And Hayato was pretty relaxed about the whole thing, and didn't even seem to be putting much effort into landing properly. (Considering how violent his manga counterpart and most other incarnations of him are, his amazing chill is really even more remarkable.)

...I love almost every version of Getter Robo unironically.

*Musashi is arguably one of the most influential anime characters in the entire super robot genre, mainly because he was a goofy character who suddenly dove straight into drama and sacrificed himself to kill the dinosaurs** and save the world. I'm pretty sure that Musashi was a major influence specifically on Kamina from Gurren Lagann, which is funny/a bit weird for several reasons.

**Because dinosaurs were still around and also at least a little evil in Getter Robo. And Musashi killed them.

-Signing off.

Monday, November 2, 2015


The title of this post was what my sister said when I told her that this video was a longplay of a giant robot beat 'em up/fighting game.

I... kind of agree?

-Signing off.

Friday, October 30, 2015


That feeling when you know you've seen/heard something before, but you knew basically nothing about it so you might as well not have.

Of course, even if you've only heard it once it's pretty hard to forget a song like that.

-Signing off.

Wednesday, October 28, 2015

OFF Again

Have a remix of Pepper Steak from the OFF OST.

No particular reason why, besides the fact that I've been thinking about it again because part of Undertale (the bad ending, specifically) reminds me of it rather strongly* and I've seen fanart that tells me I'm not the only one.

(The only reason OFF has its own label/tag, incidentally, is because it's bloody hard for me to find my own posts on it otherwise, "off" being such a common usage word. As far as I know, I only have one other post on it, but it's possible there are more back there that I just can't find because there's tons of casual usage of the word "off.")

*SPOILERS: Both OFF's official ending and Undertale's bad ending involve the protagonist destroying the world. For OFF, it's actually the "true ending," and unless the player decides to side with the one person standing against the Batter (since I haven't clearly stated such, the Batter is OFF's protagonist), he'll just nearly effortlessly walk over the one person trying to stop him. A far cry from Sans stomping the hell out of you, though if the player turns against the Batter, the player still wins easily because said character is weak stats-wise but has a powerful status effect he can use that trivializes the fight... and the Batter's "party"** disappears for no clear reason.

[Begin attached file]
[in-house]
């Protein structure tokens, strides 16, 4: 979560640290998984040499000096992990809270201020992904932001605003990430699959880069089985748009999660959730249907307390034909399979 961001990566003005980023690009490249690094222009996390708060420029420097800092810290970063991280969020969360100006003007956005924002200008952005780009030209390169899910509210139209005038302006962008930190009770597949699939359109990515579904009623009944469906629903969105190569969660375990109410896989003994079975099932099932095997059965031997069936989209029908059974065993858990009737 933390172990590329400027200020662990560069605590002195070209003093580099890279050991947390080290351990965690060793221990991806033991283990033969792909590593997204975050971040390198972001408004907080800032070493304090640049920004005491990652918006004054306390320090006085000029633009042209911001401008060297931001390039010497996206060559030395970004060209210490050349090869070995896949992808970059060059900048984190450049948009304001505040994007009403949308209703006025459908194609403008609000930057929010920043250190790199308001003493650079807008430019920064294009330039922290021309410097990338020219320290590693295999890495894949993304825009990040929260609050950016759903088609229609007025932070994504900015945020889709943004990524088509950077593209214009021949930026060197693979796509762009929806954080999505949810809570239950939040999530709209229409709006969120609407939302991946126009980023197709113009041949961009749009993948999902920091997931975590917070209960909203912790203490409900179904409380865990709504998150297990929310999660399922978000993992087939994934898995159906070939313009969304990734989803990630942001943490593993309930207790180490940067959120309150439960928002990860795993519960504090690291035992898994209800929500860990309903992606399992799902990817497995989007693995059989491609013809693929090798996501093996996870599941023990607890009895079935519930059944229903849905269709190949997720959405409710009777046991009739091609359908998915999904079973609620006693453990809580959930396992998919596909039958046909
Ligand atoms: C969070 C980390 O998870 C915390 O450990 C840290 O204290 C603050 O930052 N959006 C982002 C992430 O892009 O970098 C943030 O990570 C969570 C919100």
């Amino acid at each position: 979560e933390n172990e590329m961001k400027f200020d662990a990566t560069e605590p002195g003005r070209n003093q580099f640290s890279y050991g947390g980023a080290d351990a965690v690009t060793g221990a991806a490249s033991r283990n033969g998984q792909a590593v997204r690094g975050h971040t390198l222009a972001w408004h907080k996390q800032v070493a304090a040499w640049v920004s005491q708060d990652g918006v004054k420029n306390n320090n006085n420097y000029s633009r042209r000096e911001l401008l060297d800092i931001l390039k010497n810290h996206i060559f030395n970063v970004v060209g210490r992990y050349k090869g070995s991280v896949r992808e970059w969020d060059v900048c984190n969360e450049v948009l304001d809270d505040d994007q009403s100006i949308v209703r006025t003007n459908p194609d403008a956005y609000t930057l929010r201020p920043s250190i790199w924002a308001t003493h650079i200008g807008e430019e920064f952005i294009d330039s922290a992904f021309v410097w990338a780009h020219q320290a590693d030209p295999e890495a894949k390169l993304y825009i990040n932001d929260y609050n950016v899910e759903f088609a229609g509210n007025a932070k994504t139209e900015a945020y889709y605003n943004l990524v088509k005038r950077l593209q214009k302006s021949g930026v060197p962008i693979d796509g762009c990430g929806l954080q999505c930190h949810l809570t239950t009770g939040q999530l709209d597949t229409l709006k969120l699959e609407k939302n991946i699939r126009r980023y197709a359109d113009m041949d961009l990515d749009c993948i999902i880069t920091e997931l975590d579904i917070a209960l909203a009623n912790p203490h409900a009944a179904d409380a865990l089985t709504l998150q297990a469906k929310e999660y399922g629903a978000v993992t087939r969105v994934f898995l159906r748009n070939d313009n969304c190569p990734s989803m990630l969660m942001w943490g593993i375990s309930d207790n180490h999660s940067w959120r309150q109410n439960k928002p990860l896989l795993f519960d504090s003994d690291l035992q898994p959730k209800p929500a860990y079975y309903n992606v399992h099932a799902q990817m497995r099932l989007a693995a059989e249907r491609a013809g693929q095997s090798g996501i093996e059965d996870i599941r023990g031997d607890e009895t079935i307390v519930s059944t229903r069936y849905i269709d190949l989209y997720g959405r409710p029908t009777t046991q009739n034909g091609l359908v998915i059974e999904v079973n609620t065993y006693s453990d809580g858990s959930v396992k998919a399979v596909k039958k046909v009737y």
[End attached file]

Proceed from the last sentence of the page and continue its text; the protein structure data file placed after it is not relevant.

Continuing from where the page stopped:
**A thing I like about OFF is that it really shows how far one can abstract certain RPG concepts. What keeps you from filling out a party with circles that have the abilities of support party members and no real story role? Nothing, and that's exactly what OFF does. They're even just called "add-ons."

Of*** course, the game also gives the abilities used by the add-ons strange, abstract names (which can make it a little hard to remember what ability does what), but it fits the strange tone of the game.

***Worth noting I mistyped "of" as "off" twice in a row.

-Signing off.

Monday, October 26, 2015

Probably Not The Most Surreal Moment From This Game

Although it's giving it some serious effort.

I'm not absolutely sure on this, but I think the playthrough I watched featured the player going even further than this one did (skipping ahead a bit first).

-Signing off.

Friday, October 23, 2015


Here, have a (video embed of a) half-hour version of the boss theme of that guy* I talked about on Wednesday.

Because it's awesome.

*I hadn't quite looked into things enough; turns out that Sans, the guy this is sort of the theme for**, [Undertale SPOILERS, obviously-sorry for marking them poorly in the other post] isn't even necessarily the most fourth-wall-breaking character in the game. Characters attack buttons, there's at least one other character who supposedly had access to the save system before the player did, and quite a few other things of that sort.

**It's been suggested that Megalovania isn't Sans' boss fight theme, but the protagonist's, because the song's been used by the game's creator elsewhere, and it's apparently associated with people fighting to save their worlds.

And the protagonist, when fighting Sans, has long since jumped off a slippery slope, and Sans is basically the only thing standing between the player and the end of the world. (There's another boss-type character you fight later, but he goes down in one hit because the Genocide Run makes your character unstoppable to basically everyone but Sans. Because he is an hero [GRAWLIX]ing badass.)

-Signing off.

Wednesday, October 21, 2015


So I've been hearing about the game Undertale lately, and while it's a game I have doubts I'd be able to play much (even though it's a turn-based RPG, the player still needs reflex-based dodging skills to avoid the minigame-like attacks... and as I've said quite a few times, I really stink at that), I have to say that the story, characters, and aspects of the engine sound like fun.